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The Prolific Talang Akar Formation in Raja Field, South Sumatra
Stanvac's Raja field in South Sumatra was discovered in 1940 and currently has 68 wells in it. It produces oil mainly from the prolific Talang Akar Formation (Late Oligocene-Early Miocene). The formation is represented by a transgressive sand – shale sequence deposited under environmental conditions which changed with time from continental to nearshore. The Talang Akar reservoir rock distribution is laterally restricted and accurately mapping distribution is difficult but critical to efficient development of the field.
Environmental analysis has been used to aid in the understanding of Talang Akar sand distribution at Raja Field. Isopach maps of the varioius oil producing zones in the Talang Akar Formation consistently show two places where the section is thinner than in other parts of the area. Those thickness differences are more pronounced in the lower part of the formation. Apparently, those anomalies are caused by two old highs on the pre-Tertiary basement surface just below the Talang Akar sequence. The isopach maps also show that depositional strike during the Talang Akar deposition time was east-west. Consequently, beach complex sands were anticipated to have an east-west trend whereas channel sands would be expected to have a north-south trend.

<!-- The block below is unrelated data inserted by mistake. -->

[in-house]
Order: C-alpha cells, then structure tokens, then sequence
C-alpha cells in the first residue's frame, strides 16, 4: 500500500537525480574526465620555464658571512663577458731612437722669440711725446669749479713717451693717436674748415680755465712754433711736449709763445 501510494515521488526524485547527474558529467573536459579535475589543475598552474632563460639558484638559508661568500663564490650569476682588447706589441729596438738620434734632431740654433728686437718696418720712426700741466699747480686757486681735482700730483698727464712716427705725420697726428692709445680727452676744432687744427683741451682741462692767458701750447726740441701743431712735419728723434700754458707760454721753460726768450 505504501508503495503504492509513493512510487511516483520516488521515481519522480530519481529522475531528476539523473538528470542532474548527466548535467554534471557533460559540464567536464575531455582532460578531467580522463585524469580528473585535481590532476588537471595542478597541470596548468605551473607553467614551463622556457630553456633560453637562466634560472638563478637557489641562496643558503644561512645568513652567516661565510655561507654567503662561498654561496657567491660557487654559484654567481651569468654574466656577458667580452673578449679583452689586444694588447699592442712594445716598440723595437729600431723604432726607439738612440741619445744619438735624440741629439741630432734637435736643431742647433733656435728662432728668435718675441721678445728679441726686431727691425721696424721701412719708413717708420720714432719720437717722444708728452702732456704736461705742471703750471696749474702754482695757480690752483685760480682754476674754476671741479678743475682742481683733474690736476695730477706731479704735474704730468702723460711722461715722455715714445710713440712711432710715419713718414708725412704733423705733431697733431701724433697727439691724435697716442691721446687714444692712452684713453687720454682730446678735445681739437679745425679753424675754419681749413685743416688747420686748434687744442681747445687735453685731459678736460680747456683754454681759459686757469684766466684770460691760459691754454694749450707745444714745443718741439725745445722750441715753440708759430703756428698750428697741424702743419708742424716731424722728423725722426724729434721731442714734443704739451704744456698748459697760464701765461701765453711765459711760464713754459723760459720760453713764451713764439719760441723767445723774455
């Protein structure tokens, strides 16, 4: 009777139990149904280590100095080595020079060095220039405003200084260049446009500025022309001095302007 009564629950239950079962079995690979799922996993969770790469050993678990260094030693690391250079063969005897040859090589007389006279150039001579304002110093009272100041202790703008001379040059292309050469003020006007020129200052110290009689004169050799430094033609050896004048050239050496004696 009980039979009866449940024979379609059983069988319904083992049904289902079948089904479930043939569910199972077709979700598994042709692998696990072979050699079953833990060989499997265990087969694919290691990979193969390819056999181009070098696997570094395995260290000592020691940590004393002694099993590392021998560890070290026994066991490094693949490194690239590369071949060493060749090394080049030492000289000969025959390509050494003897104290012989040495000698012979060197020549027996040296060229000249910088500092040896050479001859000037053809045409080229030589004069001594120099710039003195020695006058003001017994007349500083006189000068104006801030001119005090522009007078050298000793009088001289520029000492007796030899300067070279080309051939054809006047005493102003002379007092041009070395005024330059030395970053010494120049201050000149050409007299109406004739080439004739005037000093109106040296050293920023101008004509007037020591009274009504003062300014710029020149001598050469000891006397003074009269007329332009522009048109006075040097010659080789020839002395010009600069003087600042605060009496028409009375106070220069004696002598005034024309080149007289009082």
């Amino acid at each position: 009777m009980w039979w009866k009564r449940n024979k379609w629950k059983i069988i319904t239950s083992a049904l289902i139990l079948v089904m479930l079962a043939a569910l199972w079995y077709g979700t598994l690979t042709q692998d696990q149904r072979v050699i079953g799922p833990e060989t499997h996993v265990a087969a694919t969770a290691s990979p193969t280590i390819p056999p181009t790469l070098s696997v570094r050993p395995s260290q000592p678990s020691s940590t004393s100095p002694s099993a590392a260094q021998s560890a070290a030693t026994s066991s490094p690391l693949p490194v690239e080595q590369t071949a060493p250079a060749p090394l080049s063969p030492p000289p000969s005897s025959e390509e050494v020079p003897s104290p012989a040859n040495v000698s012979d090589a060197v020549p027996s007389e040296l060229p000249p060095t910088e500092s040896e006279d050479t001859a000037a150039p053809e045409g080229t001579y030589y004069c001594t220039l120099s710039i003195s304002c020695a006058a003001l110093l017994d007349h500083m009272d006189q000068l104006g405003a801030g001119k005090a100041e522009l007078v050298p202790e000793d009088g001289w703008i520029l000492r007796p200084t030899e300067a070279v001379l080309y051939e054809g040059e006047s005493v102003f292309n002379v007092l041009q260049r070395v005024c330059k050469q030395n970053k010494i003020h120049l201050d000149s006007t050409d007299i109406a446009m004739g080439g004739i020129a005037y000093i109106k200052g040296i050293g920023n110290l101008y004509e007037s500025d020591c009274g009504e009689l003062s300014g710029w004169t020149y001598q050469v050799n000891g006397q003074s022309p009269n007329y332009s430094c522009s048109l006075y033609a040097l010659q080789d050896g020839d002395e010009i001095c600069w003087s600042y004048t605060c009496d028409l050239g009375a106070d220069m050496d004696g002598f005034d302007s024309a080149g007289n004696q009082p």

Generally, the beach complex and channel sands can be identified on logs and mapped according to their respective trends. Data from new drilling in the Raja field helps refine the interpretation of the reservoir rock distribution and, in a broader sense, the geological picture of the area.
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